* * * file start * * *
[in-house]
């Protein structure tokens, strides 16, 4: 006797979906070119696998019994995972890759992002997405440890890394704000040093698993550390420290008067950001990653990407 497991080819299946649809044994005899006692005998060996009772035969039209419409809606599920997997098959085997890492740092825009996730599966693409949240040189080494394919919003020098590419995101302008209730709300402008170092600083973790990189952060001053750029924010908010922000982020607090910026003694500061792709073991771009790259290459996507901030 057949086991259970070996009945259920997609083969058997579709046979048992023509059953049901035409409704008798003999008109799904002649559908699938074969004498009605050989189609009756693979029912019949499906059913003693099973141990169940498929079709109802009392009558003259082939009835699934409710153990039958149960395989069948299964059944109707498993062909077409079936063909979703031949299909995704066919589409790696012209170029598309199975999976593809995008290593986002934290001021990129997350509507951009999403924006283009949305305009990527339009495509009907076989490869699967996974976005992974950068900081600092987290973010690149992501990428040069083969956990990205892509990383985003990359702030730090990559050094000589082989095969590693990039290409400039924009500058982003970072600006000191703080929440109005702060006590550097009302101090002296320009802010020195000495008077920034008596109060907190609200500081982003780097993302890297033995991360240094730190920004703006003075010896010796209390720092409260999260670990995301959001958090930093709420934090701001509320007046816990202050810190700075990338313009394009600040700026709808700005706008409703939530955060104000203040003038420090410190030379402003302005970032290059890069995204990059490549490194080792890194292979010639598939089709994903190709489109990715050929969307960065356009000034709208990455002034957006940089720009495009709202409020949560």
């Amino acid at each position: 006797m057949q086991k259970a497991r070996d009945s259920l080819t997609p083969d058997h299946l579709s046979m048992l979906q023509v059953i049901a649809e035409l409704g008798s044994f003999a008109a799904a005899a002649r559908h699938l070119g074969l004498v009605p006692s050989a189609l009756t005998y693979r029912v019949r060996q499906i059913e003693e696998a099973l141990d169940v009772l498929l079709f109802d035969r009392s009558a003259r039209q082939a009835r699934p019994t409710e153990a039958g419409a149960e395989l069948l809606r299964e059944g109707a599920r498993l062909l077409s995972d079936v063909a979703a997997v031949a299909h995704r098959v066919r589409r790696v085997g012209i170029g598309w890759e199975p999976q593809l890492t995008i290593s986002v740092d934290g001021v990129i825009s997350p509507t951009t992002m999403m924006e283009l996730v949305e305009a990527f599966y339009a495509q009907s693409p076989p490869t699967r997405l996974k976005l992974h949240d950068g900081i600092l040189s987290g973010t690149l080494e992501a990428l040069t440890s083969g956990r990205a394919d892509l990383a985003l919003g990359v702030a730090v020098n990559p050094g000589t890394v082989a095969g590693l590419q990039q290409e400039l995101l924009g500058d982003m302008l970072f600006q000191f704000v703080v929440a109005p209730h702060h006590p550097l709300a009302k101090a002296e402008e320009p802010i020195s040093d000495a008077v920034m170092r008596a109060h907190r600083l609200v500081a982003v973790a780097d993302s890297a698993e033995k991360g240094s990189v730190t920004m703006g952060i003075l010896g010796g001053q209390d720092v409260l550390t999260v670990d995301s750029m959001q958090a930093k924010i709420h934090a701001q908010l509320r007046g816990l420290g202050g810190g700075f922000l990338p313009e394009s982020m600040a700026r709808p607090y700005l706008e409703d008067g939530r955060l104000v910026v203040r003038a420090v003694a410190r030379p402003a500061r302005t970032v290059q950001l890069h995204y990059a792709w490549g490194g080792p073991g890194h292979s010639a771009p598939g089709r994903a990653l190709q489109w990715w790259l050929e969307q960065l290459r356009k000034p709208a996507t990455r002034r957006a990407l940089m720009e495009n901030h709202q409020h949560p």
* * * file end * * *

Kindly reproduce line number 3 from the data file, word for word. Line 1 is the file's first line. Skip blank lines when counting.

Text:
């Amino acid at each position: 006797m057949q086991k259970a497991r070996d009945s259920l080819t997609p083969d058997h299946l579709s046979m048992l979906q023509v059953i049901a649809e035409l409704g008798s044994f003999a008109a799904a005899a002649r559908h699938l070119g074969l004498v009605p006692s050989a189609l009756t005998y693979r029912v019949r060996q499906i059913e003693e696998a099973l141990d169940v009772l498929l079709f109802d035969r009392s009558a003259r039209q082939a009835r699934p019994t409710e153990a039958g419409a149960e395989l069948l809606r299964e059944g109707a599920r498993l062909l077409s995972d079936v063909a979703a997997v031949a299909h995704r098959v066919r589409r790696v085997g012209i170029g598309w890759e199975p999976q593809l890492t995008i290593s986002v740092d934290g001021v990129i825009s997350p509507t951009t992002m999403m924006e283009l996730v949305e305009a990527f599966y339009a495509q009907s693409p076989p490869t699967r997405l996974k976005l992974h949240d950068g900081i600092l040189s987290g973010t690149l080494e992501a990428l040069t440890s083969g956990r990205a394919d892509l990383a985003l919003g990359v702030a730090v020098n990559p050094g000589t890394v082989a095969g590693l590419q990039q290409e400039l995101l924009g500058d982003m302008l970072f600006q000191f704000v703080v929440a109005p209730h702060h006590p550097l709300a009302k101090a002296e402008e320009p802010i020195s040093d000495a008077v920034m170092r008596a109060h907190r600083l609200v500081a982003v973790a780097d993302s890297a698993e033995k991360g240094s990189v730190t920004m703006g952060i003075l010896g010796g001053q209390d720092v409260l550390t999260v670990d995301s750029m959001q958090a930093k924010i709420h934090a701001q908010l509320r007046g816990l420290g202050g810190g700075f922000l990338p313009e394009s982020m600040a700026r709808p607090y700005l706008e409703d008067g939530r955060l104000v910026v203040r003038a420090v003694a410190r030379p402003a500061r302005t970032v290059q950001l890069h995204y990059a792709w490549g490194g080792p073991g890194h292979s010639a771009p598939g089709r994903a990653l190709q489109w990715w790259l050929e969307q960065l290459r356009k000034p709208a996507t990455r002034r957006a990407l940089m720009e495009n901030h709202q409020h949560p």